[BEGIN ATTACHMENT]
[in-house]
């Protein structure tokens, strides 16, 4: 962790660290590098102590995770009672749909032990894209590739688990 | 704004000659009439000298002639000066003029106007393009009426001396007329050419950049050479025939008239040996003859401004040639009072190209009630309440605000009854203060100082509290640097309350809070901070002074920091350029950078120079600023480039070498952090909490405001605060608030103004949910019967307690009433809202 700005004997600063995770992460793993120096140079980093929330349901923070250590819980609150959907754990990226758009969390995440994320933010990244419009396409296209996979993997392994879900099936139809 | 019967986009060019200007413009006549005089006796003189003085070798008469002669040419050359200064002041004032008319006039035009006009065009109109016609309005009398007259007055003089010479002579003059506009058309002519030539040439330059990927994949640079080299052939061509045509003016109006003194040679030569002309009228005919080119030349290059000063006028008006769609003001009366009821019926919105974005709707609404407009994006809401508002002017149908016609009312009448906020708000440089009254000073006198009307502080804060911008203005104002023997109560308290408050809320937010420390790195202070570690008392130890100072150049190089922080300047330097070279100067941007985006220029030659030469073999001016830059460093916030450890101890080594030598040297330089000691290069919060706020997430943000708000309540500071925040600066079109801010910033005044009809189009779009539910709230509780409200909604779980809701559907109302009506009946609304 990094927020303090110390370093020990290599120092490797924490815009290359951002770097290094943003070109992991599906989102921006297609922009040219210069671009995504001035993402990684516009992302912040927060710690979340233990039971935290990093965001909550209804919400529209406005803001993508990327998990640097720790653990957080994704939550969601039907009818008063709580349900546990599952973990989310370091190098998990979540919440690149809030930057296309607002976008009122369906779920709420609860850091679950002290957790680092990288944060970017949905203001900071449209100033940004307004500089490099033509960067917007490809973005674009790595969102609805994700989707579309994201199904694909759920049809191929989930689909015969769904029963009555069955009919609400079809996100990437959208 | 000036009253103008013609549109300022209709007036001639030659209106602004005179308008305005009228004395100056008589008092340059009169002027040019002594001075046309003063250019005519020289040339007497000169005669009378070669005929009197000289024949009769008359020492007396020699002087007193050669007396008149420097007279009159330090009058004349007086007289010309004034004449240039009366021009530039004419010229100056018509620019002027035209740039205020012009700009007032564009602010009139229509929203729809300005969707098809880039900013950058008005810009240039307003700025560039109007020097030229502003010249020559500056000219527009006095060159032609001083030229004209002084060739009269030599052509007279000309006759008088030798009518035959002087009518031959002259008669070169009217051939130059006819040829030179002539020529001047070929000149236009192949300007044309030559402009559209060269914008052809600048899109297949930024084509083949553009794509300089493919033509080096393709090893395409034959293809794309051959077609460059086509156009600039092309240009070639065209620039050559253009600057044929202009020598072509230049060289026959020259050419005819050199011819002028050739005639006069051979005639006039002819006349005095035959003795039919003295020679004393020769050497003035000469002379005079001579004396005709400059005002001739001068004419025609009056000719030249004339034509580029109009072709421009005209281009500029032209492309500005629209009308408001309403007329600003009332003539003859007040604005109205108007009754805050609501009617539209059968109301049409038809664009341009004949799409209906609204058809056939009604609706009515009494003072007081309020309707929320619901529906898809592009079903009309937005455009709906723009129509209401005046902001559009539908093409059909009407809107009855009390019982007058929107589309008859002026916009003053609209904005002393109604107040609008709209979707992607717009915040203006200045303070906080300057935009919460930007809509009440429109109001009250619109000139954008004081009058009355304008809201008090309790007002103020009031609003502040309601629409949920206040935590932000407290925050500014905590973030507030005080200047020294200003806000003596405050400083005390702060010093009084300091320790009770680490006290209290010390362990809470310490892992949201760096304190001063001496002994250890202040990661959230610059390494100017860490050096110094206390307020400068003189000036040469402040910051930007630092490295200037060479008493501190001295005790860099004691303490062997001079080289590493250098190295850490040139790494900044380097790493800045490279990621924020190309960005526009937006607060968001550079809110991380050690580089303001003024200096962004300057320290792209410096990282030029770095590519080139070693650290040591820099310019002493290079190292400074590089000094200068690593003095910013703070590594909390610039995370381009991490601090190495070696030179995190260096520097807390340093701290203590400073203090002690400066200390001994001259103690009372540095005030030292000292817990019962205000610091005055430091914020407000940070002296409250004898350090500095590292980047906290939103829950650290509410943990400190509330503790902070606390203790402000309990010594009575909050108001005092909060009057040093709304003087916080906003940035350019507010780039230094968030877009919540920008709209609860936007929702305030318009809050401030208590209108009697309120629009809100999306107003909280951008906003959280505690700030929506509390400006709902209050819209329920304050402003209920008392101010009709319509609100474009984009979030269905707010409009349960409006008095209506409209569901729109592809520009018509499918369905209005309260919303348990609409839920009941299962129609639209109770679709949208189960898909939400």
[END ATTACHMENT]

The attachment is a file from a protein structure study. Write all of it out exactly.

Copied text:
[in-house]
């Protein structure tokens, strides 16, 4: 962790660290590098102590995770009672749909032990894209590739688990 | 704004000659009439000298002639000066003029106007393009009426001396007329050419950049050479025939008239040996003859401004040639009072190209009630309440605000009854203060100082509290640097309350809070901070002074920091350029950078120079600023480039070498952090909490405001605060608030103004949910019967307690009433809202 700005004997600063995770992460793993120096140079980093929330349901923070250590819980609150959907754990990226758009969390995440994320933010990244419009396409296209996979993997392994879900099936139809 | 019967986009060019200007413009006549005089006796003189003085070798008469002669040419050359200064002041004032008319006039035009006009065009109109016609309005009398007259007055003089010479002579003059506009058309002519030539040439330059990927994949640079080299052939061509045509003016109006003194040679030569002309009228005919080119030349290059000063006028008006769609003001009366009821019926919105974005709707609404407009994006809401508002002017149908016609009312009448906020708000440089009254000073006198009307502080804060911008203005104002023997109560308290408050809320937010420390790195202070570690008392130890100072150049190089922080300047330097070279100067941007985006220029030659030469073999001016830059460093916030450890101890080594030598040297330089000691290069919060706020997430943000708000309540500071925040600066079109801010910033005044009809189009779009539910709230509780409200909604779980809701559907109302009506009946609304 990094927020303090110390370093020990290599120092490797924490815009290359951002770097290094943003070109992991599906989102921006297609922009040219210069671009995504001035993402990684516009992302912040927060710690979340233990039971935290990093965001909550209804919400529209406005803001993508990327998990640097720790653990957080994704939550969601039907009818008063709580349900546990599952973990989310370091190098998990979540919440690149809030930057296309607002976008009122369906779920709420609860850091679950002290957790680092990288944060970017949905203001900071449209100033940004307004500089490099033509960067917007490809973005674009790595969102609805994700989707579309994201199904694909759920049809191929989930689909015969769904029963009555069955009919609400079809996100990437959208 | 000036009253103008013609549109300022209709007036001639030659209106602004005179308008305005009228004395100056008589008092340059009169002027040019002594001075046309003063250019005519020289040339007497000169005669009378070669005929009197000289024949009769008359020492007396020699002087007193050669007396008149420097007279009159330090009058004349007086007289010309004034004449240039009366021009530039004419010229100056018509620019002027035209740039205020012009700009007032564009602010009139229509929203729809300005969707098809880039900013950058008005810009240039307003700025560039109007020097030229502003010249020559500056000219527009006095060159032609001083030229004209002084060739009269030599052509007279000309006759008088030798009518035959002087009518031959002259008669070169009217051939130059006819040829030179002539020529001047070929000149236009192949300007044309030559402009559209060269914008052809600048899109297949930024084509083949553009794509300089493919033509080096393709090893395409034959293809794309051959077609460059086509156009600039092309240009070639065209620039050559253009600057044929202009020598072509230049060289026959020259050419005819050199011819002028050739005639006069051979005639006039002819006349005095035959003795039919003295020679004393020769050497003035000469002379005079001579004396005709400059005002001739001068004419025609009056000719030249004339034509580029109009072709421009005209281009500029032209492309500005629209009308408001309403007329600003009332003539003859007040604005109205108007009754805050609501009617539209059968109301049409038809664009341009004949799409209906609204058809056939009604609706009515009494003072007081309020309707929320619901529906898809592009079903009309937005455009709906723009129509209401005046902001559009539908093409059909009407809107009855009390019982007058929107589309008859002026916009003053609209904005002393109604107040609008709209979707992607717009915040203006200045303070906080300057935009919460930007809509009440429109109001009250619109000139954008004081009058009355304008809201008090309790007002103020009031609003502040309601629409949920206040935590932000407290925050500014905590973030507030005080200047020294200003806000003596405050400083005390702060010093009084300091320790009770680490006290209290010390362990809470310490892992949201760096304190001063001496002994250890202040990661959230610059390494100017860490050096110094206390307020400068003189000036040469402040910051930007630092490295200037060479008493501190001295005790860099004691303490062997001079080289590493250098190295850490040139790494900044380097790493800045490279990621924020190309960005526009937006607060968001550079809110991380050690580089303001003024200096962004300057320290792209410096990282030029770095590519080139070693650290040591820099310019002493290079190292400074590089000094200068690593003095910013703070590594909390610039995370381009991490601090190495070696030179995190260096520097807390340093701290203590400073203090002690400066200390001994001259103690009372540095005030030292000292817990019962205000610091005055430091914020407000940070002296409250004898350090500095590292980047906290939103829950650290509410943990400190509330503790902070606390203790402000309990010594009575909050108001005092909060009057040093709304003087916080906003940035350019507010780039230094968030877009919540920008709209609860936007929702305030318009809050401030208590209108009697309120629009809100999306107003909280951008906003959280505690700030929506509390400006709902209050819209329920304050402003209920008392101010009709319509609100474009984009979030269905707010409009349960409006008095209506409209569901729109592809520009018509499918369905209005309260919303348990609409839920009941299962129609639209109770679709949208189960898909939400």